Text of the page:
Saturday, September 3, 2005
I watched in horror as our TV channels covered a building collapse in Mumbai in the middle of the night. The building had collapsed around 1 am when the inmates were asleep. And the minute it collapsed, neighbours as well as complete strangers from nearby areas chipped in to help. There was a lot of shouting and screaming as appeals of fire-fighters were ignored and the police and immediate relatives looked for survivors and their dear ones. But the well-meaning busybodies kept on hampering rescue work.
This is when the media, in search of "breaking news" and "exclusives" — two much-abused terms — also came in. You could see cameras thrust forward to get close-ups of the injured or dead people — with mutilated and partially uncovered bodies — being rushed off on stretchers to ambulances. Viewers were permitted a full view of the casualties and every bystander got a peek, while some enterprising reporters cornered weeping relatives to ask them what had happened.
I concede this is India, and everyone means well except the media that is out for firsts. But one could not help contrasting this with London on July 7. The police there had cordoned off danger areas, the people respectfully kept away from the barriers. Yes, London had rehearsed for long on how to act in an emergency and all the concerned people knew how to react. Also, as in New York 9/11, the media did not show close-ups of the injured or the dead people. Nor did London. So why do Indians, who are by and large decent people, act so badly and hamper rescue work? Why do they shout and scream and why does our media act as if we are a nation of voyeurs?
Well, it will take Indians, who are an undisciplined lot and lose their heads in an emergency, some more time to act responsibly and keep a distance when emergencies occur. It will also take time, though it should not, to have effective disaster plans in every Indian city, town and even villages — that is what the panchayats are for. But as our media claim to be educated, responsible and modern, it is time they put their act together.
As one looks back, their unseemly and ugly competition to get there first has taken the most bizarre and irresponsible turns, and I must put Zee News and Star at the top of the list. Remember Zee lining up the whole panchayat in the studios when a poor woman, pregnant by her second husband, was asked to go back to her first soldier husband, who had returned from across the border. It had been presumed by the family that the soldier had died. This confusing but strictly private issue was dragged to cruel lengths. The poor, bewildered village woman, who seemed to have no say in this highly personal matter, had microphones thrust in her face. After a time, even she rebelled. Then every train accident brings forth half-baked reporters getting in the way of officials, the police and trained rescuers. They ask silly questions and pander to the dictates of newscasters and anchors sitting comfortably in the studios.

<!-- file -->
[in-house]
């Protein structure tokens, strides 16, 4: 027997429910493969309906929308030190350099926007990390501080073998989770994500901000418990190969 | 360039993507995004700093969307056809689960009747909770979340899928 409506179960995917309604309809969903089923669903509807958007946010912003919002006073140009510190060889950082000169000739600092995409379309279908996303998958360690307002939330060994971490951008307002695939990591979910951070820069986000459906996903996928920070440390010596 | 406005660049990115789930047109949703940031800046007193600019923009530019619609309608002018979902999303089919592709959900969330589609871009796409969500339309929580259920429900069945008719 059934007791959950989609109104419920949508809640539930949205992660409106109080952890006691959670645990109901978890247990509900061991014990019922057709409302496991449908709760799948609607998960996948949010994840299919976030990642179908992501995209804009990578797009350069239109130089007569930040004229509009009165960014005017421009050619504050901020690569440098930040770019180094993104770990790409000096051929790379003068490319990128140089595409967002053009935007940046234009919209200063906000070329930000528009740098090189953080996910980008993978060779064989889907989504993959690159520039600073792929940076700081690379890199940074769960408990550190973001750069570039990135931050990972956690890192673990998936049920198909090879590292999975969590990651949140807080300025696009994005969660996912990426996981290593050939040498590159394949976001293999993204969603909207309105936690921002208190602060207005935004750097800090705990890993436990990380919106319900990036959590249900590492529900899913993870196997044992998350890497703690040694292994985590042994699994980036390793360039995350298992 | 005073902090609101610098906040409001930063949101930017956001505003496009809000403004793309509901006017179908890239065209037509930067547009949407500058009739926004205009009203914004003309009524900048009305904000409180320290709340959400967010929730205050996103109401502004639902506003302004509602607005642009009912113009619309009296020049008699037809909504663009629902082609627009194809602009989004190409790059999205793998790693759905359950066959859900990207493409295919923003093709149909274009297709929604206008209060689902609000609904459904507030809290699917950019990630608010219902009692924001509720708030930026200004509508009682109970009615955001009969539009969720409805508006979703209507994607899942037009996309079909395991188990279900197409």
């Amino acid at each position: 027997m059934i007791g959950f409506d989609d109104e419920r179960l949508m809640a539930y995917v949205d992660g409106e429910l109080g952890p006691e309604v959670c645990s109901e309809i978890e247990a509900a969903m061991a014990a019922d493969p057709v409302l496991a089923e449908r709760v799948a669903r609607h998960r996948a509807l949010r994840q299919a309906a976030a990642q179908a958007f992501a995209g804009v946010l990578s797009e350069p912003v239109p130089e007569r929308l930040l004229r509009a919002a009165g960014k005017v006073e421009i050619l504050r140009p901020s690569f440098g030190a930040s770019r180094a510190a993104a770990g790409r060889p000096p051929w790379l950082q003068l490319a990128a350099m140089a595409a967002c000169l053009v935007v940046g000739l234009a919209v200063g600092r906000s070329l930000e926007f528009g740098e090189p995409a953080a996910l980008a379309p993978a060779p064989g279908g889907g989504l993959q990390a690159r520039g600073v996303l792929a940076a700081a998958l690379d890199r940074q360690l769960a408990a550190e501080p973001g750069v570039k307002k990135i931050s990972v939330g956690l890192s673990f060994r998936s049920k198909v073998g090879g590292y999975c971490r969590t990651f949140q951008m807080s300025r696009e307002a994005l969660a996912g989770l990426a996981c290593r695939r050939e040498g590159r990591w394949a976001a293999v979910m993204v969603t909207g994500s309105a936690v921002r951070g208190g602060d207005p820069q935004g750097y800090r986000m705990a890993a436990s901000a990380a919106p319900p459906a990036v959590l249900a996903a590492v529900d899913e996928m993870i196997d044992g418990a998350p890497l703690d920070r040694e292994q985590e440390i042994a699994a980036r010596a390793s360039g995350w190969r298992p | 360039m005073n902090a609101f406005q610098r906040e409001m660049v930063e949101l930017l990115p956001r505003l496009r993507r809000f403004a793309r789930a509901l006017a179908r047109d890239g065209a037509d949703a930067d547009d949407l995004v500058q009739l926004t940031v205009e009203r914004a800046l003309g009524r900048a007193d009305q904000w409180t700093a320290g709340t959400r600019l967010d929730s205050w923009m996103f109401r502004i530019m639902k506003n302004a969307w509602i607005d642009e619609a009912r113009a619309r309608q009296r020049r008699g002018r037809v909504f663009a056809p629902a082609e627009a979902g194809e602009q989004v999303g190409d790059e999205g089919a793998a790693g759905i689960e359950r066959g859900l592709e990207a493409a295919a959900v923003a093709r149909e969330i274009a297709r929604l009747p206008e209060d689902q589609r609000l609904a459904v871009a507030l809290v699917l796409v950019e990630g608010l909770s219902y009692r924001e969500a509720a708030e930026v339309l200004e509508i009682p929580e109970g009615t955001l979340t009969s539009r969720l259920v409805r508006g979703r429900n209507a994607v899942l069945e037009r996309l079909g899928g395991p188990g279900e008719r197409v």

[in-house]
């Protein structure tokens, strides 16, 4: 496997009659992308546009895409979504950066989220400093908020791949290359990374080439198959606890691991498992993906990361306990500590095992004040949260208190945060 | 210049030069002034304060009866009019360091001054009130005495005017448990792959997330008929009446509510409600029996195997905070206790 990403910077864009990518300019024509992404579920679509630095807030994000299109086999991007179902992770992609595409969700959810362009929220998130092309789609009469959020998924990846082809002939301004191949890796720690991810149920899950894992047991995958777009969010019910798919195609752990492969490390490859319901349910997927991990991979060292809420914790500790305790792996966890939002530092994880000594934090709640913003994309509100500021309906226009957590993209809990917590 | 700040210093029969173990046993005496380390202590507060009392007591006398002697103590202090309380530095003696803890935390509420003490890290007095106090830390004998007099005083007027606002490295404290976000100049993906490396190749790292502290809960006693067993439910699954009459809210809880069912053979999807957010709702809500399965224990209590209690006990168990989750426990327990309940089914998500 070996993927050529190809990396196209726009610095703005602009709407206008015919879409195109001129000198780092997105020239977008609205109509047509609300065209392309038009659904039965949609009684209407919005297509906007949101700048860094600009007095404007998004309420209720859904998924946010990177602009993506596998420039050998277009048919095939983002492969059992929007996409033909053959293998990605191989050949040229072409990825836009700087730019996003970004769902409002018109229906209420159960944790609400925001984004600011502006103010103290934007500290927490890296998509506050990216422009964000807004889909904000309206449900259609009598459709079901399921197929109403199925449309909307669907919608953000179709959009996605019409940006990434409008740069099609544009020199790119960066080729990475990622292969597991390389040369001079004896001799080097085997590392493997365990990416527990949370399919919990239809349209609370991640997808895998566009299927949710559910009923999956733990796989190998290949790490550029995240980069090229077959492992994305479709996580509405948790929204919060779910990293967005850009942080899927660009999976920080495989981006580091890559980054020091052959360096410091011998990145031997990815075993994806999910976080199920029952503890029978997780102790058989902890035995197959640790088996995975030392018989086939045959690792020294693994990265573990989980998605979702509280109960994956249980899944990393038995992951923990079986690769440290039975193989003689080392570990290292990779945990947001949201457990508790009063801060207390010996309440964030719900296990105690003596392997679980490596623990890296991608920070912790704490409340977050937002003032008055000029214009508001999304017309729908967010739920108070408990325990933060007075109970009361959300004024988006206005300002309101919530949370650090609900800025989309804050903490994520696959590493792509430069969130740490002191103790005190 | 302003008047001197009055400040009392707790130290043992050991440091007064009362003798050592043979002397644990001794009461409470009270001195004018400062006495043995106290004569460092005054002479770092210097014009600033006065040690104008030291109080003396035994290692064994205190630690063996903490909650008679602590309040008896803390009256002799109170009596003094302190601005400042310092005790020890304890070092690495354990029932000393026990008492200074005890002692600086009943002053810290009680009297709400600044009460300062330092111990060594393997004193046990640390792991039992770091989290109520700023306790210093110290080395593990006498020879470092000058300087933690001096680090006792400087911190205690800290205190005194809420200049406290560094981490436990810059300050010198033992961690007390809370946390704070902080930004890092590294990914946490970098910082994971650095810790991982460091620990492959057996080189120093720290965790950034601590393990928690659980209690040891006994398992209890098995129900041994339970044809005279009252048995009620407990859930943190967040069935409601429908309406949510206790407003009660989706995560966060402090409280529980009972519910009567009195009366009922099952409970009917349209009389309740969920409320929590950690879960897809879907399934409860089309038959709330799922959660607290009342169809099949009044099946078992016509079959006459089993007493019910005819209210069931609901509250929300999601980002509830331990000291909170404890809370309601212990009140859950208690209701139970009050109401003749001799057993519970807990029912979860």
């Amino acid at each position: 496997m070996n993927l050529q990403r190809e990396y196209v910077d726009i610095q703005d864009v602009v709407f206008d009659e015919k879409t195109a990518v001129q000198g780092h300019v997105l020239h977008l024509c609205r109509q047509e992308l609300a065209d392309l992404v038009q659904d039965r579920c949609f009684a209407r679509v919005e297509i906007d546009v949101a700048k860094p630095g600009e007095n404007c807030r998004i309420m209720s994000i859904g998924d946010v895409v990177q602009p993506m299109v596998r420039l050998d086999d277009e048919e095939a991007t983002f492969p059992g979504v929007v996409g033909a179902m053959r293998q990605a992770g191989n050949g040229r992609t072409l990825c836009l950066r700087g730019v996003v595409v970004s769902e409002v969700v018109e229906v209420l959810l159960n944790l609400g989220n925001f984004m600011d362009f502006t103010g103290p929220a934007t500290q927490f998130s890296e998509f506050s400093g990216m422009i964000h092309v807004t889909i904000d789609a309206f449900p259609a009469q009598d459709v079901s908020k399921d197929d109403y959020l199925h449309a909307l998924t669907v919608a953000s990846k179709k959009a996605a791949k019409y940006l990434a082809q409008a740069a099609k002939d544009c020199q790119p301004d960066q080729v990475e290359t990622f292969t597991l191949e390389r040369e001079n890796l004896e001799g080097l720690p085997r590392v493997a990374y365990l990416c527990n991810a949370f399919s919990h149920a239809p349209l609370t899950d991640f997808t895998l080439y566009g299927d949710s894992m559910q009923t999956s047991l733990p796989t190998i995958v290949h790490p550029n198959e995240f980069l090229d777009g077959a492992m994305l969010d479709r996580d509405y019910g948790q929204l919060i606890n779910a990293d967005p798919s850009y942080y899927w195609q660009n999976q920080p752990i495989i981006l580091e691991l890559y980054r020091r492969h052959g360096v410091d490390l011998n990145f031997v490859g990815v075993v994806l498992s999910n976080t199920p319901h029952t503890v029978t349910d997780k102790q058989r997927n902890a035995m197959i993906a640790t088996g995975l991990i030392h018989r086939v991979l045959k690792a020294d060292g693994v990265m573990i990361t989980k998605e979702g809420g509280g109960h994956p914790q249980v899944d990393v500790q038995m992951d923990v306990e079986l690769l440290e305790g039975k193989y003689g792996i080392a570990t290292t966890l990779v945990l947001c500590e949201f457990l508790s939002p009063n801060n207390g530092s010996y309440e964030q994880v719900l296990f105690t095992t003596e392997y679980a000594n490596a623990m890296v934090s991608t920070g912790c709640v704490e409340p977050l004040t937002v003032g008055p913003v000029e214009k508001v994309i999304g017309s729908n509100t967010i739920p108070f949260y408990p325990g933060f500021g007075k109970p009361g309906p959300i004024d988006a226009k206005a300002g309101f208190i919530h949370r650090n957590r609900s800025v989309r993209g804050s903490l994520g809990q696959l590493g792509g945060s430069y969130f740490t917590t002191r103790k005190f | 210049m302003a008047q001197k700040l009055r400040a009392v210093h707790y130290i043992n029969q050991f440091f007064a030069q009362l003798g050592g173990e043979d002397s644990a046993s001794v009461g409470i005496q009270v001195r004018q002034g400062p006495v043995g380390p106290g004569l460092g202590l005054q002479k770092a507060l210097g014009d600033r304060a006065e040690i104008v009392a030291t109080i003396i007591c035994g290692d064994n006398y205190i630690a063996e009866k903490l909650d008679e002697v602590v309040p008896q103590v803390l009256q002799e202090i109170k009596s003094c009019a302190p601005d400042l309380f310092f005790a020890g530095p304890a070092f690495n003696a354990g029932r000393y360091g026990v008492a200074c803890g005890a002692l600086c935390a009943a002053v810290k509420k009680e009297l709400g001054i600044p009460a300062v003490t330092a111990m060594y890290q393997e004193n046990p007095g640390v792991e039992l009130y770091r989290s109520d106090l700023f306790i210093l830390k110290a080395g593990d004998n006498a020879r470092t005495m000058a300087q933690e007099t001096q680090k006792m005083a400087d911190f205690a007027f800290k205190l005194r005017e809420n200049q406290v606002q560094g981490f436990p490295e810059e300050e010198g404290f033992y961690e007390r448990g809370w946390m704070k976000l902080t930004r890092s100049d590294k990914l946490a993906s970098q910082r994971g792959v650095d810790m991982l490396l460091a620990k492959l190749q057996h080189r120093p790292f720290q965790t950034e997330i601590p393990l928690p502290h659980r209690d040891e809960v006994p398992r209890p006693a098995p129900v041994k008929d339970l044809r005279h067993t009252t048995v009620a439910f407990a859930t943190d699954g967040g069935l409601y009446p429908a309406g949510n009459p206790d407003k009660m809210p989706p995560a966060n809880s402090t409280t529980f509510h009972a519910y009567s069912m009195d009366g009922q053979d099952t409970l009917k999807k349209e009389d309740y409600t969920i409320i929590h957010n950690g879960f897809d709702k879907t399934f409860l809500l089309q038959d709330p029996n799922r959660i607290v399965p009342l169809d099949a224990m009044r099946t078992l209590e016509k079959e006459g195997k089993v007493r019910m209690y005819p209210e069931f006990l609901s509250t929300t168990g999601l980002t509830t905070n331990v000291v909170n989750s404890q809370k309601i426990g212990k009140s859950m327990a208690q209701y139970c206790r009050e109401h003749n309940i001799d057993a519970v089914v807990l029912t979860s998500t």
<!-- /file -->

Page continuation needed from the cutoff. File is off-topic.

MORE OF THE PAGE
But let us get back to our original question. What is headline news? Judging by recent events, when grave concerns like Mumbai floods, Delhi power crisis and many other national and international events were taking place, the channels were giving more space to the Dubai wedding of Dawood Ibrahim’s daughter, the marital spat between Sanjay Kapur and Karisma Kapoor. The worst were the channels, mainly Zee and Star, which used clips of the actress from her films where she was shown weeping or holding forth on filmi problems and juxtaposed them with what was happening in real life. I consider this immoral and disgusting.
Coming to the Sarabjit case, the appeals to "Unkle Mushraf" (sic) by children who must have had little understanding of what was at stake, might have contributed to the governments of the two countries taking more notice of the human aspect. But after a time, the whole coverage became so contrived and coldly competitive, that the human aspect lost its poignancy. We all take up arms when governments threaten to interfere in the freedom of expression of the Press and to a greater extent the electronic media. And we should continue to think that way. Because it is really up to the channels to become more responsible and mature and put an end to this unseemly rat race and blowing up of sheer gossip into headline news, and intruding into disasters and personal lives. The case of Govinda’s family being chased into even the ICU after their accident is another case in point. This shows that media treats decent citizens, who are the majority of its viewers, as if they are a nation of voyeurs. Enough is enough.